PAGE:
In The Pipeline 6/28/11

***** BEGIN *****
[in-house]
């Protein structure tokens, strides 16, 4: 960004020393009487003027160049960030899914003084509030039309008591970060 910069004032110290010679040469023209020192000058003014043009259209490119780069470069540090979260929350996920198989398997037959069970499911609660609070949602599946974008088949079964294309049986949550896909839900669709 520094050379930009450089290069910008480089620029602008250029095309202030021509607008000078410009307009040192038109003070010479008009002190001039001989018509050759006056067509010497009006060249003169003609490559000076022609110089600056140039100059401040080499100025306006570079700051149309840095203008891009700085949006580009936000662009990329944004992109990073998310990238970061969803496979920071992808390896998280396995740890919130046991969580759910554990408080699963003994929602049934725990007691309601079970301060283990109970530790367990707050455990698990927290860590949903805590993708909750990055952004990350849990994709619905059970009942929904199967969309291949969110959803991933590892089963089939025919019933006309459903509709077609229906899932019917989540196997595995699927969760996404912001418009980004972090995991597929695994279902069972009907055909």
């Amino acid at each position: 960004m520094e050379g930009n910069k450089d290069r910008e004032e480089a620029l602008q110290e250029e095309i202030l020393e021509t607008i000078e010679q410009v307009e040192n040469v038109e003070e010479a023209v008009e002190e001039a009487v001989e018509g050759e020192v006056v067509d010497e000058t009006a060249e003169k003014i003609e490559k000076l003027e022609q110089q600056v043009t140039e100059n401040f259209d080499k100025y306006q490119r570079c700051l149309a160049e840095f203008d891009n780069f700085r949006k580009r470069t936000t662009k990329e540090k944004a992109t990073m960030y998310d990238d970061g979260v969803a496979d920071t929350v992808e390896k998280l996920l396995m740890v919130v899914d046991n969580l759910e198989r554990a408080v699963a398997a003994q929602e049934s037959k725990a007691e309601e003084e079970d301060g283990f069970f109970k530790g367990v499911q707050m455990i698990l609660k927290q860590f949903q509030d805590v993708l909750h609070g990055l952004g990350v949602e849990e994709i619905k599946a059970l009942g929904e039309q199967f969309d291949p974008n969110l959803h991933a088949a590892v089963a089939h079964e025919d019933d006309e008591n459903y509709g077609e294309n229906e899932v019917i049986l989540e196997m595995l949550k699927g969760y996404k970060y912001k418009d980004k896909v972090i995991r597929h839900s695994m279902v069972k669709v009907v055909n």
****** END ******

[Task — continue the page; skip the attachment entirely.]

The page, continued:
Put this in your pipe and smoke it with natural gas Energy In Depth (6/27/11) reports: The United States produced more natural gas in 2010 than at any point in the previous 37 years, a stunning reversal of fortune given the country’s supply picture earlier this decade, and one that could not have been possible without the massive volumes of American energy that continue to be generated from shale…So what happens from here? By now, you’ve likely heard the stories and seen the estimates: with everyone from IEA to EIA to PGC to MIT projecting a future in which shale’s production trajectory continues along an aggressive upward path, delivering literally quadrillions of cubic feet of clean-burning natural gas to generations of consumers not only in the United States, but around the world. It’s a view that’s supported by the preponderance of science and a majority of scientists, not to mention one that’s continuously reinforced by new data…Over the weekend, The New York Times sought to advance a contrarian view on the subject, and to that view The Times (and reporter Ian Urbina) is more than entitled. What it’s not entitled to, at least in our view, is to represent its piece as an original investigation; not when the story was essentially outsourced to a well-known critic of the industry whose predictions on shale’s imminent collapse grow less defensible (and more difficult to find on his website) by the day. Nor do we believe The Times is entitled to mislead its readers on the expertise of those whose “leaked” emails — many written in 2008 and 2009 – are used to form the basis of the story, especially when real-world production numbers from 2010 and 2011 directly contradict those speculative accounts…Trick #1: Suggest that the Barnett, Haynesville, and Fayetteville shales are “not performing as industry expected” without actually defining what that means – and exclude mention of the extraordinary production growth currently being witnessed across all three plays:…WSJ sets the stage: “As recently as 2000, shale gas was 1% of America’s gas supplies; today it is 25%. Prior to the shale breakthrough, U.S. natural gas reserves were in decline, prices exceeded $15 per million British thermal units, and investors were building ports to import liquid natural gas. Today, proven reserves are the highest since 1971, prices have fallen close to $4 and ports are being retrofitted for LNG exports.” (Wall Street Journal editorial, June 25, 2011)